DNA technology has advanced in recent years, and the public is becoming more aware of what it can do. However, there are still misunderstandings of the applications of the technique, and more public education is needed to resolve this.

It is therefore important that you fully understand what is involved before undergoing a DNA testing procedure, and read the following questions that people generally ask before doing so.

1. Is DNA Screening the Most Accurate Way of Proving Parentage?

Yes, there is no known method that is more accurate than the 99.9% plus certainty of DNA testing. Blood type screening cannot prove that a particular person is the father or mother, only that they are not. DNA paternity test can prove that they are not to 100%, but is the accuracy with which parentage can be proved positively that is so impressive. Some tests claim 99.99% certainty.

2. What Differences are there between Legal and At-Home DNA Paternity Tests?

None, as far as the actual testing is concerned. This is identical in each case. However, for a DNA test to have legal standing in a court, the identity of the sample has to be established beyond doubt, because the implications of the result could be far reaching and cheating might, and does, occur with home testing.

For the do it yourself test, also known as the ‘peace of mind’ or ‘curiosity test’, it is enough for you to order the testing kit yourself and collect the sample from the mouth following the written instructions. You then send it off to the lab and wait for the result. The test is carried out the same way as for the legal test, only it won’t stand up in court. The kit itself contains the swabs and instructions, along with labels to use and consent documentation.

For the legal test, a third party has to bring the kit and take the sample after identifying the subject. It is then sealed and couriered to the lab, so that there is an unbroken chain of secure custody before it is tested. Because there is now no possibility of tampering, the result is regarded as legally binding.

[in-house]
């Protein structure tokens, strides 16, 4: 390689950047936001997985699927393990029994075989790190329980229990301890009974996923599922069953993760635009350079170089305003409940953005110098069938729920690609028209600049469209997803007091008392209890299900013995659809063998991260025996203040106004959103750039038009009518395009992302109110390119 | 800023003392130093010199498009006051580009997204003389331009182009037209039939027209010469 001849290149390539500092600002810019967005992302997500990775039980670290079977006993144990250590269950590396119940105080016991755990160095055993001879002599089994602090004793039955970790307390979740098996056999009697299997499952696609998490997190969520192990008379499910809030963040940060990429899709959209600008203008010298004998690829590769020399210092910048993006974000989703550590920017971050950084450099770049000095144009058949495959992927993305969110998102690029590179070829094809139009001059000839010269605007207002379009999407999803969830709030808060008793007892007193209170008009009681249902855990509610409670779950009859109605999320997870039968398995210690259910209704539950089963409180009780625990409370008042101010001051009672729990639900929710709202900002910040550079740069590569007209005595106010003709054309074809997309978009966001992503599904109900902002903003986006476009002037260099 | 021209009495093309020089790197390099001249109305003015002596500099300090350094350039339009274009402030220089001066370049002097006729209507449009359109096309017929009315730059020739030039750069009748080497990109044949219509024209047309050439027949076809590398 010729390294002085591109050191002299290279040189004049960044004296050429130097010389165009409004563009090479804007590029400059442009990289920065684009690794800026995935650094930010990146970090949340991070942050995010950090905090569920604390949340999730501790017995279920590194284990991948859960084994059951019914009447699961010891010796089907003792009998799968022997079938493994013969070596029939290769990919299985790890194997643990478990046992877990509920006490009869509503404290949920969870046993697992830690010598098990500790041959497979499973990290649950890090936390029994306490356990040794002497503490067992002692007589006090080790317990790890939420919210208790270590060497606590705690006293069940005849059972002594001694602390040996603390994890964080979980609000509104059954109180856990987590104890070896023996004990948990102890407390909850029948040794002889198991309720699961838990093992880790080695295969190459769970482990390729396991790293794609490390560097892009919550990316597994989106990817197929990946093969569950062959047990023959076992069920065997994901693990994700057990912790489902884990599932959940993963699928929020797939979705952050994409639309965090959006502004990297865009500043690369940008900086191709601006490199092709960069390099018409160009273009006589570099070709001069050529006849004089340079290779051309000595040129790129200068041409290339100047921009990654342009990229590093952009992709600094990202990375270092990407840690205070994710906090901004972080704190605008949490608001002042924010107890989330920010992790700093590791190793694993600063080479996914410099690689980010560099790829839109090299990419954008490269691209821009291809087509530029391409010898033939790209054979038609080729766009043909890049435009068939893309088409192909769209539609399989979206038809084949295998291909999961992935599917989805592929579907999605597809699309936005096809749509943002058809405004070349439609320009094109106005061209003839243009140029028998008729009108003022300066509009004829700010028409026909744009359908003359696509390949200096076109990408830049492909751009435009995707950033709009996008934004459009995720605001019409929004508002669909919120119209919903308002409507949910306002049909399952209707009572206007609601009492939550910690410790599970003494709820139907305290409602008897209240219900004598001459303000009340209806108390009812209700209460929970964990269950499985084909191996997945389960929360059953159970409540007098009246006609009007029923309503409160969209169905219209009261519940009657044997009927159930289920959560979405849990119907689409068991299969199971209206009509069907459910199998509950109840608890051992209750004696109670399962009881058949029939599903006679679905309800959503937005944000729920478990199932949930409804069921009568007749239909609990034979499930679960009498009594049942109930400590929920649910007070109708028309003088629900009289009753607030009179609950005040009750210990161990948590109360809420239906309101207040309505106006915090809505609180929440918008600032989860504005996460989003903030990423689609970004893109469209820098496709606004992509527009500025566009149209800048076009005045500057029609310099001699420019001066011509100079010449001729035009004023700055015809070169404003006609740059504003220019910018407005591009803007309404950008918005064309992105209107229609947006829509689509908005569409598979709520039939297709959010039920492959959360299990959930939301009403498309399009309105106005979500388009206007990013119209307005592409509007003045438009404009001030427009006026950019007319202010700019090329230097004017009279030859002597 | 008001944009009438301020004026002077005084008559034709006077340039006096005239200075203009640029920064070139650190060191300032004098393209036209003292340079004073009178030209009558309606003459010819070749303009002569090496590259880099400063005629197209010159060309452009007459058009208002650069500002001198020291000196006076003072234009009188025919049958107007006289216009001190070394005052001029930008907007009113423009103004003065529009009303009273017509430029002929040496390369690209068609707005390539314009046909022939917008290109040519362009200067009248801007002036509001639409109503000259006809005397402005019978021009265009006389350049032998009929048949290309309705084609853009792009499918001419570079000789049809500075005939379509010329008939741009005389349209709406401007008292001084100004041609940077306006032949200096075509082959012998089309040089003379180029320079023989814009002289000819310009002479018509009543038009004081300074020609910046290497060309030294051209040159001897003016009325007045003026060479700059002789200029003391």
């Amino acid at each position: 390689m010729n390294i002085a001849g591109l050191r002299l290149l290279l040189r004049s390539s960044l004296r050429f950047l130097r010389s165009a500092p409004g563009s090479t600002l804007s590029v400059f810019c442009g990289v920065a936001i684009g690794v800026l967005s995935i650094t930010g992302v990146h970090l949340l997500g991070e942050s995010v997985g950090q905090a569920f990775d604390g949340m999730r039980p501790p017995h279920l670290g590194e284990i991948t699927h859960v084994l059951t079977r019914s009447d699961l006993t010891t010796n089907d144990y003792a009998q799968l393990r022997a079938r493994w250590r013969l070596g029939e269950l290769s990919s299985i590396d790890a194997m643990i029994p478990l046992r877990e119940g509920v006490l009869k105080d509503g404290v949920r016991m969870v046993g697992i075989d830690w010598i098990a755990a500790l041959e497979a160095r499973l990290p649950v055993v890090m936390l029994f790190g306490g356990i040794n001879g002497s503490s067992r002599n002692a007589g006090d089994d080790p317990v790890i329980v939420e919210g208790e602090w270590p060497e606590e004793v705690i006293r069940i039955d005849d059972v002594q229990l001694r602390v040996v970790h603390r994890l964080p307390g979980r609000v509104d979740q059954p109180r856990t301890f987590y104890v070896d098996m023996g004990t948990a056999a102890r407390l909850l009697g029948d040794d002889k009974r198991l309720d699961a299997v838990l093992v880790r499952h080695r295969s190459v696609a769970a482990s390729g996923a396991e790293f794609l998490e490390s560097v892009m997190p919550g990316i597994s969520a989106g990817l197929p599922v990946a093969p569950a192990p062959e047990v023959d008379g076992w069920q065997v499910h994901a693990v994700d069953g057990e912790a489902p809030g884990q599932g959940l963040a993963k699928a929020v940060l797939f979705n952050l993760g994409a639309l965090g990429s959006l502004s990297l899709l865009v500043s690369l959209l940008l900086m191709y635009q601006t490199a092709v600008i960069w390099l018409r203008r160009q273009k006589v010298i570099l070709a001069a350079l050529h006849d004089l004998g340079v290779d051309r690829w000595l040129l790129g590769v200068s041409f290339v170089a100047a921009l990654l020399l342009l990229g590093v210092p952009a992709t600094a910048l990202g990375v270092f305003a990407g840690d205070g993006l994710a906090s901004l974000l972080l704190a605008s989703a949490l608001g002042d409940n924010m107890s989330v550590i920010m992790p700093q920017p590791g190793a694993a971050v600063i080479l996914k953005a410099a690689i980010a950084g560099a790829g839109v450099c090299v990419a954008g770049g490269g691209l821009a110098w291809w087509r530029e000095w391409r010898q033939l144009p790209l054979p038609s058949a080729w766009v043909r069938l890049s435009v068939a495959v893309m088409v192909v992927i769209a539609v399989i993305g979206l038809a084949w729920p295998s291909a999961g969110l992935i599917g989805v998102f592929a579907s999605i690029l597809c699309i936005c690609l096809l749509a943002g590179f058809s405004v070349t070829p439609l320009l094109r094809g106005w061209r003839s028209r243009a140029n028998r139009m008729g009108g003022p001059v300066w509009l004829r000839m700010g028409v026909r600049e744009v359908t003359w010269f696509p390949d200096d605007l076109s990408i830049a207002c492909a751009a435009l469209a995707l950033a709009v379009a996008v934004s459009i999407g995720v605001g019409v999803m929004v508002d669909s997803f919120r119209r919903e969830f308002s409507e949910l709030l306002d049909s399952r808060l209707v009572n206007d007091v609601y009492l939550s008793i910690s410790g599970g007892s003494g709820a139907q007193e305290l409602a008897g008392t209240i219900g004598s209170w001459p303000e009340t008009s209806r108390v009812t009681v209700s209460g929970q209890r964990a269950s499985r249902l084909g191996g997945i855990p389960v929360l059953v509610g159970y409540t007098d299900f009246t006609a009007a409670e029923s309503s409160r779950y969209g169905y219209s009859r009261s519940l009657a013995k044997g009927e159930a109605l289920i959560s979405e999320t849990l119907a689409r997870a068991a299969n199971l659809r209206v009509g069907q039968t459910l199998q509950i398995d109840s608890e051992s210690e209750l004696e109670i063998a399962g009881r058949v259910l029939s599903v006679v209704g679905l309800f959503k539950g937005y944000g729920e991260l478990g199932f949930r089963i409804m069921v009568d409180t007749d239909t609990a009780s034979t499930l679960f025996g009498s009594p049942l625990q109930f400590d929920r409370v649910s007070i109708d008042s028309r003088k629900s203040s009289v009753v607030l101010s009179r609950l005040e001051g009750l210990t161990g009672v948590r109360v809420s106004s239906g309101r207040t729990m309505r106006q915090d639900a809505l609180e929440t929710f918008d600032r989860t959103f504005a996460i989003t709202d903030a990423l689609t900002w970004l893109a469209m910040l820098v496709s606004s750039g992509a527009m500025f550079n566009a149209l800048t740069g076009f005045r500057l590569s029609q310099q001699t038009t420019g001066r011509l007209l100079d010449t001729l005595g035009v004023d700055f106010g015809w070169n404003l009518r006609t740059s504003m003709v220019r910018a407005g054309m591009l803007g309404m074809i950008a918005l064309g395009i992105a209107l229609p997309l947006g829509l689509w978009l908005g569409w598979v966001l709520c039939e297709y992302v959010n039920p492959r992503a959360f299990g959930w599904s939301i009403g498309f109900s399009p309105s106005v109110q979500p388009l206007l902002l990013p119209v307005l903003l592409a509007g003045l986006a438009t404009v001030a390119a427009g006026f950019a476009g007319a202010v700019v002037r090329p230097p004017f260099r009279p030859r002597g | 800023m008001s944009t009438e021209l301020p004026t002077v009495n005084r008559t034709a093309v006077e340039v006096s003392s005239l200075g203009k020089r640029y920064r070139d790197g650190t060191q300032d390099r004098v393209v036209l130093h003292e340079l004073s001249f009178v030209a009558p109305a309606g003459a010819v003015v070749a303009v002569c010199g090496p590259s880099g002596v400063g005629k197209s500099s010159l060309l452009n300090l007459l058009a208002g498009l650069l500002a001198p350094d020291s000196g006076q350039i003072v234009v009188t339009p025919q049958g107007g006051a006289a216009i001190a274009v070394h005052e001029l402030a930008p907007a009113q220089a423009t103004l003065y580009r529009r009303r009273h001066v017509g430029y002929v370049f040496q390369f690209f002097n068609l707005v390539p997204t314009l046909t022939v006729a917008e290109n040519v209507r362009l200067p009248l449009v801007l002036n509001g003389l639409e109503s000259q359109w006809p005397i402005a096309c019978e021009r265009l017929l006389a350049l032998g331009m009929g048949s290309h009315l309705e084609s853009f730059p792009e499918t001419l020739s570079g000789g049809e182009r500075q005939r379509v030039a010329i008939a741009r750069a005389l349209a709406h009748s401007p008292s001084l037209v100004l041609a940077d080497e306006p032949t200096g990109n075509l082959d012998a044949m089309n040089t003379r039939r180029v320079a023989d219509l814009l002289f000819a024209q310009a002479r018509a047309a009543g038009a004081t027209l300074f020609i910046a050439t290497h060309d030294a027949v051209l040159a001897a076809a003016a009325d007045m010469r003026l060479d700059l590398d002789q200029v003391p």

3. How Do I Know I Get a Good Laboratory?

A good laboratory should have ISO 17025, indicating it employs good laboratory testing and analysis procedures. Make sure that you are not simply provided with a negative or positive result, but that you are given a statistical probability that the donor of the sample is the father. Finally, make sure that at least 16 DNA loci are tested, and that a profile is provided for each of them. Whilst a laboratory can test less genetic markers if they wish, 16 genetic markers is the minimum accepted standard for DNA testing. The labs which test less should be avoided. Click here to learn more about our laboratory.

4. Do I Also Need a Sample from the Child’s Mother for a DNA Paternity Test?

If you do so, it could make the result more accurate, especially where gene mutation is involved. On top of that, if you are based in the UK the accepted mother or father will have to give permission for the test, so you will have to be sure that your are accepted as the father if you are excluding the accepted mother. Most mothers’ tests are included at no extra cost, so you might as well if there are no reasons why not.

5. What Alternative Samples Can be Used to Obtain DNA?

There are several. Sometimes the suspected father does not want to provide a sample, or is unable to. He may be deceased or uncontactable, and in these cases blood, saliva, and semen traces can be found, or even hairs can be used for DNA extraction. The preferred source is a buccal swab from inside the cheek, but these others can be used if necessary.


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